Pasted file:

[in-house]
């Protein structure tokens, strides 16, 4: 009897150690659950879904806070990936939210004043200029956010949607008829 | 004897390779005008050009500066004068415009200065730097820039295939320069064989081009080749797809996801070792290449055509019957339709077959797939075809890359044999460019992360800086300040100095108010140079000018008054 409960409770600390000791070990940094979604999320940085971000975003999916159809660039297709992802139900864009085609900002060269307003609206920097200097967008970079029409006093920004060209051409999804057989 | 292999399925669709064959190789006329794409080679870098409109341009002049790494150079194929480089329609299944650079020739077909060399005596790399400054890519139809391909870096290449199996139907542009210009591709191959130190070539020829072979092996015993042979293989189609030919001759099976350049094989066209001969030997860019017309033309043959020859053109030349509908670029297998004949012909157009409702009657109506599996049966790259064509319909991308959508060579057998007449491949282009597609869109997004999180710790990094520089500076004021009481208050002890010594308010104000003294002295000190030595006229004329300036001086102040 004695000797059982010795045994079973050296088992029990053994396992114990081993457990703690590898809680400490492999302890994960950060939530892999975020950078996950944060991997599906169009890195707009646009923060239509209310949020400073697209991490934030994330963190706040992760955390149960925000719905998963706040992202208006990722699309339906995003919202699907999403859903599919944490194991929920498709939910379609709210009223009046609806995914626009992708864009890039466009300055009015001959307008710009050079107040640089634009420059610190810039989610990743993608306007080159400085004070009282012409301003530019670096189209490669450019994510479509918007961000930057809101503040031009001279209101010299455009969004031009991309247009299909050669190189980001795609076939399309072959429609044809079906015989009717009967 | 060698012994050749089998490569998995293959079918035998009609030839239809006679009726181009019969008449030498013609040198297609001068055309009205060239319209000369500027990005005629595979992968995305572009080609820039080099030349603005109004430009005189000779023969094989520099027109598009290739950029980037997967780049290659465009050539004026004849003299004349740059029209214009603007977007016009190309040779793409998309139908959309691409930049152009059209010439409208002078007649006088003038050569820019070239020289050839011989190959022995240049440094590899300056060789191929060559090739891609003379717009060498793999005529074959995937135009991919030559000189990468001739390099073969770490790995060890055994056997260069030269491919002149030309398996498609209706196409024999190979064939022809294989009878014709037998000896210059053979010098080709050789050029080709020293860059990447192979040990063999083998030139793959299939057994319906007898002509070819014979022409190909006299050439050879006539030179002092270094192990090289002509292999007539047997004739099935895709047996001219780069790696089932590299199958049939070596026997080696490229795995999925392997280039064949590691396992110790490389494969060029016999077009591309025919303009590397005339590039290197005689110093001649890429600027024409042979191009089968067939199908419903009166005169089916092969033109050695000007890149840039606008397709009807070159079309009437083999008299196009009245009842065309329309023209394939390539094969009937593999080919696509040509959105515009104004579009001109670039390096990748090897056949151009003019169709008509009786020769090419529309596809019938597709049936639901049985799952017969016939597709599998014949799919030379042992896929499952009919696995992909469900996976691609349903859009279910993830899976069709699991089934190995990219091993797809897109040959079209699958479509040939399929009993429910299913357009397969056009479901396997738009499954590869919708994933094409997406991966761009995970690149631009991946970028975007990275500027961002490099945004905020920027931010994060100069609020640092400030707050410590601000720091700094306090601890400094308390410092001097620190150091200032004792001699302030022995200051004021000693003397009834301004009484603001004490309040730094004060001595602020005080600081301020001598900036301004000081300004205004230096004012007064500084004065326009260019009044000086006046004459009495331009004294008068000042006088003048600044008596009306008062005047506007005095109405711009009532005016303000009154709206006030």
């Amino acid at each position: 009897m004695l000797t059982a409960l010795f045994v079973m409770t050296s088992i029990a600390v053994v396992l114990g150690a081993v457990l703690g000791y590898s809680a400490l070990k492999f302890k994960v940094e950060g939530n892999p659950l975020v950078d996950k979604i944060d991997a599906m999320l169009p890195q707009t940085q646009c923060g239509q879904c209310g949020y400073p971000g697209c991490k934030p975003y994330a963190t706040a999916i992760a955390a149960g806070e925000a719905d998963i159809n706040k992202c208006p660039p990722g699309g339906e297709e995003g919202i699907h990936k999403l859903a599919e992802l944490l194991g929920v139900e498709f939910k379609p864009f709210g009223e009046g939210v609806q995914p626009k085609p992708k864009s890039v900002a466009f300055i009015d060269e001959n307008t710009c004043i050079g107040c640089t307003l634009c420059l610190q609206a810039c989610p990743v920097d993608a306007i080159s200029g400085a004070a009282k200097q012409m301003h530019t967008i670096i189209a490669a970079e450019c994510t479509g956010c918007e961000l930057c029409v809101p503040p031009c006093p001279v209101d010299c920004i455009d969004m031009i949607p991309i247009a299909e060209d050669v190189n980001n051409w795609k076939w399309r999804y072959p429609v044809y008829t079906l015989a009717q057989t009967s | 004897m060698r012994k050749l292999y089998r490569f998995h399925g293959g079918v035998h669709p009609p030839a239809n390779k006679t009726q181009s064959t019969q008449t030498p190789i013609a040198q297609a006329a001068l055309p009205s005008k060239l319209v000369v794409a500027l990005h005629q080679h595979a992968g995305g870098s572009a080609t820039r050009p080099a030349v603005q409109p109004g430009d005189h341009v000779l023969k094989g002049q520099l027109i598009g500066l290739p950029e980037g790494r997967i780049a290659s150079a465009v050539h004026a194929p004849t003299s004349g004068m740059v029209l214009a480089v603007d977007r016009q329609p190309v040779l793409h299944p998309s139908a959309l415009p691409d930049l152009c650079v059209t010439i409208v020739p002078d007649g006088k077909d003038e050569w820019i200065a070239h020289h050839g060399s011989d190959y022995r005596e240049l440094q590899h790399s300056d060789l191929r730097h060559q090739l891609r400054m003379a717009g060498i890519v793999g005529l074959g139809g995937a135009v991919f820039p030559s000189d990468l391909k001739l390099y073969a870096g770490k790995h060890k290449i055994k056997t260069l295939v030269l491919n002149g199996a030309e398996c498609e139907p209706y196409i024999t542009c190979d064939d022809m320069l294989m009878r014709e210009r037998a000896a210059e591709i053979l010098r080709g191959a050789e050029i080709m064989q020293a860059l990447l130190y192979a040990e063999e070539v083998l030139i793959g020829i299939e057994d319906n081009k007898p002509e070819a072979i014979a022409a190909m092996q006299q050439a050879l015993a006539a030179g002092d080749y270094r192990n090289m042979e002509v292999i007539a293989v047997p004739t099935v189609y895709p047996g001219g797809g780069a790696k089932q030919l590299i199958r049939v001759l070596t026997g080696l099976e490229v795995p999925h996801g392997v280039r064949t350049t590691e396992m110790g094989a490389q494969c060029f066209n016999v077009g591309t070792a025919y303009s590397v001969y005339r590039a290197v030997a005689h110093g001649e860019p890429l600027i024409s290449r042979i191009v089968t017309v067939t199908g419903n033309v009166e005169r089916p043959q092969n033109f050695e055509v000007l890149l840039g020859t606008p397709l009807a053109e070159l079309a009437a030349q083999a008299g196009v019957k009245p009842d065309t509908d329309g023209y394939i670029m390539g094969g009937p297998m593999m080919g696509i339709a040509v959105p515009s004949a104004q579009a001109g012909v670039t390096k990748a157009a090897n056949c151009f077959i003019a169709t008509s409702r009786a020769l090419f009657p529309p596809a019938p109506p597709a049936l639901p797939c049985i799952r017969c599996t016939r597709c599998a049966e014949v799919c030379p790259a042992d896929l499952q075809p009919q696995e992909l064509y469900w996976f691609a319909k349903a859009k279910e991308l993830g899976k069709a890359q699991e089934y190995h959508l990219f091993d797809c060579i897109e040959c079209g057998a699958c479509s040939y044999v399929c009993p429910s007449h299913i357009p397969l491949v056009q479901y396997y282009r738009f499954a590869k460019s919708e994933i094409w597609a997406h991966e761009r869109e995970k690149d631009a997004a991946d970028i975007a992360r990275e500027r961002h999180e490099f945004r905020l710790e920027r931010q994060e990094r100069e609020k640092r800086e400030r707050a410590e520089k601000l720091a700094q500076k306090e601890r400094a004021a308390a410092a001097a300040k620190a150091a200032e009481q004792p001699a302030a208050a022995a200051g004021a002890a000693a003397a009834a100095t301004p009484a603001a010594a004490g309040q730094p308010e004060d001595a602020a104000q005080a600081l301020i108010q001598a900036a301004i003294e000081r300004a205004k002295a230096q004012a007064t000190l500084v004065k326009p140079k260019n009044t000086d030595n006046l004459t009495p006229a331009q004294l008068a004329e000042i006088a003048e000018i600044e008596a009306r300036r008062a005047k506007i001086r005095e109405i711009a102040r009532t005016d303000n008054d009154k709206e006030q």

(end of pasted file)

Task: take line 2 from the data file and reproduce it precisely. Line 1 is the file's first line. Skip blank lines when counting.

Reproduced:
């Protein structure tokens, strides 16, 4: 009897150690659950879904806070990936939210004043200029956010949607008829 | 004897390779005008050009500066004068415009200065730097820039295939320069064989081009080749797809996801070792290449055509019957339709077959797939075809890359044999460019992360800086300040100095108010140079000018008054 409960409770600390000791070990940094979604999320940085971000975003999916159809660039297709992802139900864009085609900002060269307003609206920097200097967008970079029409006093920004060209051409999804057989 | 292999399925669709064959190789006329794409080679870098409109341009002049790494150079194929480089329609299944650079020739077909060399005596790399400054890519139809391909870096290449199996139907542009210009591709191959130190070539020829072979092996015993042979293989189609030919001759099976350049094989066209001969030997860019017309033309043959020859053109030349509908670029297998004949012909157009409702009657109506599996049966790259064509319909991308959508060579057998007449491949282009597609869109997004999180710790990094520089500076004021009481208050002890010594308010104000003294002295000190030595006229004329300036001086102040 004695000797059982010795045994079973050296088992029990053994396992114990081993457990703690590898809680400490492999302890994960950060939530892999975020950078996950944060991997599906169009890195707009646009923060239509209310949020400073697209991490934030994330963190706040992760955390149960925000719905998963706040992202208006990722699309339906995003919202699907999403859903599919944490194991929920498709939910379609709210009223009046609806995914626009992708864009890039466009300055009015001959307008710009050079107040640089634009420059610190810039989610990743993608306007080159400085004070009282012409301003530019670096189209490669450019994510479509918007961000930057809101503040031009001279209101010299455009969004031009991309247009299909050669190189980001795609076939399309072959429609044809079906015989009717009967 | 060698012994050749089998490569998995293959079918035998009609030839239809006679009726181009019969008449030498013609040198297609001068055309009205060239319209000369500027990005005629595979992968995305572009080609820039080099030349603005109004430009005189000779023969094989520099027109598009290739950029980037997967780049290659465009050539004026004849003299004349740059029209214009603007977007016009190309040779793409998309139908959309691409930049152009059209010439409208002078007649006088003038050569820019070239020289050839011989190959022995240049440094590899300056060789191929060559090739891609003379717009060498793999005529074959995937135009991919030559000189990468001739390099073969770490790995060890055994056997260069030269491919002149030309398996498609209706196409024999190979064939022809294989009878014709037998000896210059053979010098080709050789050029080709020293860059990447192979040990063999083998030139793959299939057994319906007898002509070819014979022409190909006299050439050879006539030179002092270094192990090289002509292999007539047997004739099935895709047996001219780069790696089932590299199958049939070596026997080696490229795995999925392997280039064949590691396992110790490389494969060029016999077009591309025919303009590397005339590039290197005689110093001649890429600027024409042979191009089968067939199908419903009166005169089916092969033109050695000007890149840039606008397709009807070159079309009437083999008299196009009245009842065309329309023209394939390539094969009937593999080919696509040509959105515009104004579009001109670039390096990748090897056949151009003019169709008509009786020769090419529309596809019938597709049936639901049985799952017969016939597709599998014949799919030379042992896929499952009919696995992909469900996976691609349903859009279910993830899976069709699991089934190995990219091993797809897109040959079209699958479509040939399929009993429910299913357009397969056009479901396997738009499954590869919708994933094409997406991966761009995970690149631009991946970028975007990275500027961002490099945004905020920027931010994060100069609020640092400030707050410590601000720091700094306090601890400094308390410092001097620190150091200032004792001699302030022995200051004021000693003397009834301004009484603001004490309040730094004060001595602020005080600081301020001598900036301004000081300004205004230096004012007064500084004065326009260019009044000086006046004459009495331009004294008068000042006088003048600044008596009306008062005047506007005095109405711009009532005016303000009154709206006030």